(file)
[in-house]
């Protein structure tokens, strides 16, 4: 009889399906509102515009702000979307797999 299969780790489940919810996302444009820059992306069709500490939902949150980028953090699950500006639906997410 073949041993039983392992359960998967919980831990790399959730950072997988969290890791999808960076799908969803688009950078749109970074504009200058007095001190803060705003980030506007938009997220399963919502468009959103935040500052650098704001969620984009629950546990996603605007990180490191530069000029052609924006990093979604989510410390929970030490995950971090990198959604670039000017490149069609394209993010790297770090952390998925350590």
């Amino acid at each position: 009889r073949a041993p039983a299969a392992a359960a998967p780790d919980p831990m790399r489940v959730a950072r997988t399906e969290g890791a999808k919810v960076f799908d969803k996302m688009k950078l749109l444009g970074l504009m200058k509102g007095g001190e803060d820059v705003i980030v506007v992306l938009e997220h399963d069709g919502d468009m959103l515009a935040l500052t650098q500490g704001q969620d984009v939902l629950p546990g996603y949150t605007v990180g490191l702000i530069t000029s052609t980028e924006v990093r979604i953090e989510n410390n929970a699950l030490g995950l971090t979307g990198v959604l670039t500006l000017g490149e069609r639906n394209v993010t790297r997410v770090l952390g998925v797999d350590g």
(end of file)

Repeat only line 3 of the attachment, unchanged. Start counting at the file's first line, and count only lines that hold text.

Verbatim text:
């Amino acid at each position: 009889r073949a041993p039983a299969a392992a359960a998967p780790d919980p831990m790399r489940v959730a950072r997988t399906e969290g890791a999808k919810v960076f799908d969803k996302m688009k950078l749109l444009g970074l504009m200058k509102g007095g001190e803060d820059v705003i980030v506007v992306l938009e997220h399963d069709g919502d468009m959103l515009a935040l500052t650098q500490g704001q969620d984009v939902l629950p546990g996603y949150t605007v990180g490191l702000i530069t000029s052609t980028e924006v990093r979604i953090e989510n410390n929970a699950l030490g995950l971090t979307g990198v959604l670039t500006l000017g490149e069609r639906n394209v993010t790297r997410v770090l952390g998925v797999d350590g």